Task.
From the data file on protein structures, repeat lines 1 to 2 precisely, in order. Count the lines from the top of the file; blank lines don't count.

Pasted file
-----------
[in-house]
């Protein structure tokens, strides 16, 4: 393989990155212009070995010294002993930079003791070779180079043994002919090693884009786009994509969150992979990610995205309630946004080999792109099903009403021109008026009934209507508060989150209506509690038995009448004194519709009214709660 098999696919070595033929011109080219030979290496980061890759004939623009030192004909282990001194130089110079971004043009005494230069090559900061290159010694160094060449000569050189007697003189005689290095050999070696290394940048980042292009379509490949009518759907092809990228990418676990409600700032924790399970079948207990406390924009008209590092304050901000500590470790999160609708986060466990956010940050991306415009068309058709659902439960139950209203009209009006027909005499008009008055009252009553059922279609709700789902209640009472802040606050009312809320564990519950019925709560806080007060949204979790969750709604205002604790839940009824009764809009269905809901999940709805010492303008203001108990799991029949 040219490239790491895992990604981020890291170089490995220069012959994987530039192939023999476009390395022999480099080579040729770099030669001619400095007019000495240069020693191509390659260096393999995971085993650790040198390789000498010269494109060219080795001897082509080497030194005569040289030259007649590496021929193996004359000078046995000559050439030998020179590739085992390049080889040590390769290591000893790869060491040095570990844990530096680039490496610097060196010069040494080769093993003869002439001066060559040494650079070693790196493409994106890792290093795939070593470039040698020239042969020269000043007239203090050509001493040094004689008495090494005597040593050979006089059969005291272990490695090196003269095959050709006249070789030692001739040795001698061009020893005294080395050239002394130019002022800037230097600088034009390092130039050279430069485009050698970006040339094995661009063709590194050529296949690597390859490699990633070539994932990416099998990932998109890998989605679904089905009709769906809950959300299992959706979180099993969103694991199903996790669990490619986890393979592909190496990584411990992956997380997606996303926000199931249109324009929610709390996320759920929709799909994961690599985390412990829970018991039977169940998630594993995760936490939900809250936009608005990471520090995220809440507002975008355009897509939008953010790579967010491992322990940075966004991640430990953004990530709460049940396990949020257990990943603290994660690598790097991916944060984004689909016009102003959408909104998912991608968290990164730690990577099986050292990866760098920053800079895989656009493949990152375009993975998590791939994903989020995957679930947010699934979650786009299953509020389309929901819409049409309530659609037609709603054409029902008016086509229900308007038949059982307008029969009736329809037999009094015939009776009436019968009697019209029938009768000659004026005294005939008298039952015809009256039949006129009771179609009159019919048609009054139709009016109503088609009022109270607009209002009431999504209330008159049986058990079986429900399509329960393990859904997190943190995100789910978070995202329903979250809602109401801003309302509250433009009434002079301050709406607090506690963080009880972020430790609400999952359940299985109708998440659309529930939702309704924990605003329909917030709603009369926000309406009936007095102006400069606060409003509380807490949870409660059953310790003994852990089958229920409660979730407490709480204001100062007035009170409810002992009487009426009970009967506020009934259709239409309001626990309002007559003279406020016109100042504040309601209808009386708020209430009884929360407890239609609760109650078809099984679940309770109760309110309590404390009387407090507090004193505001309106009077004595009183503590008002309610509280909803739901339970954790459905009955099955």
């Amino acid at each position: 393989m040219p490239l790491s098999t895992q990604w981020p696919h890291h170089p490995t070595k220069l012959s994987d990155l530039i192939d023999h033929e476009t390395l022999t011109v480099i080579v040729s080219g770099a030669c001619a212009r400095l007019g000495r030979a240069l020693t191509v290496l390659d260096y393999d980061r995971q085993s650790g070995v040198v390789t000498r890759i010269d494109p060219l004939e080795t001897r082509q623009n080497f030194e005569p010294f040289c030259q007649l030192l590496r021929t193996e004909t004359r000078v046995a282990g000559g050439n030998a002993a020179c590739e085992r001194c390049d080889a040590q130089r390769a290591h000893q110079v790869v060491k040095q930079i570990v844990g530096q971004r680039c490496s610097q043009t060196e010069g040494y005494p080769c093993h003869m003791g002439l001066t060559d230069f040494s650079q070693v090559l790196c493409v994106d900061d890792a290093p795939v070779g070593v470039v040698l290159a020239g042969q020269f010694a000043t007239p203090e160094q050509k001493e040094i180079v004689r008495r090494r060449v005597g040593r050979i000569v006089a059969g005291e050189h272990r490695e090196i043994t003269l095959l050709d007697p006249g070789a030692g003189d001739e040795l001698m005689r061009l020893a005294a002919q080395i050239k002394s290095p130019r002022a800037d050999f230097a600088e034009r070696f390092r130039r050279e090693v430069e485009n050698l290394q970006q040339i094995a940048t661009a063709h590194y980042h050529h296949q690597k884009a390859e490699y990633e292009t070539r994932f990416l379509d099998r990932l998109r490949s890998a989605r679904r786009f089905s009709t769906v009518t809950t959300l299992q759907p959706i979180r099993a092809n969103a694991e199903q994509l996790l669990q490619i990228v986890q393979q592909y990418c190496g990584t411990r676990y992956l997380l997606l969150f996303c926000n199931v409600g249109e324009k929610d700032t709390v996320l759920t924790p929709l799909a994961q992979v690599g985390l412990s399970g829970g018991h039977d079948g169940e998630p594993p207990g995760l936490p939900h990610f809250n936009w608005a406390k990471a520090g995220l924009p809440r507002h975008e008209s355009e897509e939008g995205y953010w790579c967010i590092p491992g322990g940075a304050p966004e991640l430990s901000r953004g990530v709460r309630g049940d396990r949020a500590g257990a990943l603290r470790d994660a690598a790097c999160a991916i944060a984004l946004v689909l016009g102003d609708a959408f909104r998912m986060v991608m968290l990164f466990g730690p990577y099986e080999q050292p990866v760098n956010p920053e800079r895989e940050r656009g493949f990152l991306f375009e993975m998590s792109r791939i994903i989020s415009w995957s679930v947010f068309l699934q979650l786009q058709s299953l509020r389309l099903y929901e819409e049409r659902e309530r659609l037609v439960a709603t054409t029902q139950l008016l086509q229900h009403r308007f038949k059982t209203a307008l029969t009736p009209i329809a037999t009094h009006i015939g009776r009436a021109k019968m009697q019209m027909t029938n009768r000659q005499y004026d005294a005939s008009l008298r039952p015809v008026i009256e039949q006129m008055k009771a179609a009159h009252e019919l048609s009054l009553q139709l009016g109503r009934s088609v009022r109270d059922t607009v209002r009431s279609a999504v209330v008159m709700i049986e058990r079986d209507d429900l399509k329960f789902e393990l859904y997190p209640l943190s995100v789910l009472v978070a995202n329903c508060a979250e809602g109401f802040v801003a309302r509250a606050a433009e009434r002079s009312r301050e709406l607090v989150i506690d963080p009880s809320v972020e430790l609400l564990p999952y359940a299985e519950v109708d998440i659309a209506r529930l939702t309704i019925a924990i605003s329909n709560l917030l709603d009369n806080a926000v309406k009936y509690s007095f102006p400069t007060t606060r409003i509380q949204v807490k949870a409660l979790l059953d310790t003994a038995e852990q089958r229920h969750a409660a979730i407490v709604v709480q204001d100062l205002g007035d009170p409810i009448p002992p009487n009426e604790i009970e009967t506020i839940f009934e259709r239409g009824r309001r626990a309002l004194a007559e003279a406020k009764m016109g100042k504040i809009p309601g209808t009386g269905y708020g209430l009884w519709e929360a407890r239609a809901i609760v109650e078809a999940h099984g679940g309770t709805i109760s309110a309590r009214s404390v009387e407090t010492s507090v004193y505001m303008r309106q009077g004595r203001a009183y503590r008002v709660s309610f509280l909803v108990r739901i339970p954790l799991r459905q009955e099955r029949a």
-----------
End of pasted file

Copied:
[in-house]
């Protein structure tokens, strides 16, 4: 393989990155212009070995010294002993930079003791070779180079043994002919090693884009786009994509969150992979990610995205309630946004080999792109099903009403021109008026009934209507508060989150209506509690038995009448004194519709009214709660 098999696919070595033929011109080219030979290496980061890759004939623009030192004909282990001194130089110079971004043009005494230069090559900061290159010694160094060449000569050189007697003189005689290095050999070696290394940048980042292009379509490949009518759907092809990228990418676990409600700032924790399970079948207990406390924009008209590092304050901000500590470790999160609708986060466990956010940050991306415009068309058709659902439960139950209203009209009006027909005499008009008055009252009553059922279609709700789902209640009472802040606050009312809320564990519950019925709560806080007060949204979790969750709604205002604790839940009824009764809009269905809901999940709805010492303008203001108990799991029949 040219490239790491895992990604981020890291170089490995220069012959994987530039192939023999476009390395022999480099080579040729770099030669001619400095007019000495240069020693191509390659260096393999995971085993650790040198390789000498010269494109060219080795001897082509080497030194005569040289030259007649590496021929193996004359000078046995000559050439030998020179590739085992390049080889040590390769290591000893790869060491040095570990844990530096680039490496610097060196010069040494080769093993003869002439001066060559040494650079070693790196493409994106890792290093795939070593470039040698020239042969020269000043007239203090050509001493040094004689008495090494005597040593050979006089059969005291272990490695090196003269095959050709006249070789030692001739040795001698061009020893005294080395050239002394130019002022800037230097600088034009390092130039050279430069485009050698970006040339094995661009063709590194050529296949690597390859490699990633070539994932990416099998990932998109890998989605679904089905009709769906809950959300299992959706979180099993969103694991199903996790669990490619986890393979592909190496990584411990992956997380997606996303926000199931249109324009929610709390996320759920929709799909994961690599985390412990829970018991039977169940998630594993995760936490939900809250936009608005990471520090995220809440507002975008355009897509939008953010790579967010491992322990940075966004991640430990953004990530709460049940396990949020257990990943603290994660690598790097991916944060984004689909016009102003959408909104998912991608968290990164730690990577099986050292990866760098920053800079895989656009493949990152375009993975998590791939994903989020995957679930947010699934979650786009299953509020389309929901819409049409309530659609037609709603054409029902008016086509229900308007038949059982307008029969009736329809037999009094015939009776009436019968009697019209029938009768000659004026005294005939008298039952015809009256039949006129009771179609009159019919048609009054139709009016109503088609009022109270607009209002009431999504209330008159049986058990079986429900399509329960393990859904997190943190995100789910978070995202329903979250809602109401801003309302509250433009009434002079301050709406607090506690963080009880972020430790609400999952359940299985109708998440659309529930939702309704924990605003329909917030709603009369926000309406009936007095102006400069606060409003509380807490949870409660059953310790003994852990089958229920409660979730407490709480204001100062007035009170409810002992009487009426009970009967506020009934259709239409309001626990309002007559003279406020016109100042504040309601209808009386708020209430009884929360407890239609609760109650078809099984679940309770109760309110309590404390009387407090507090004193505001309106009077004595009183503590008002309610509280909803739901339970954790459905009955099955």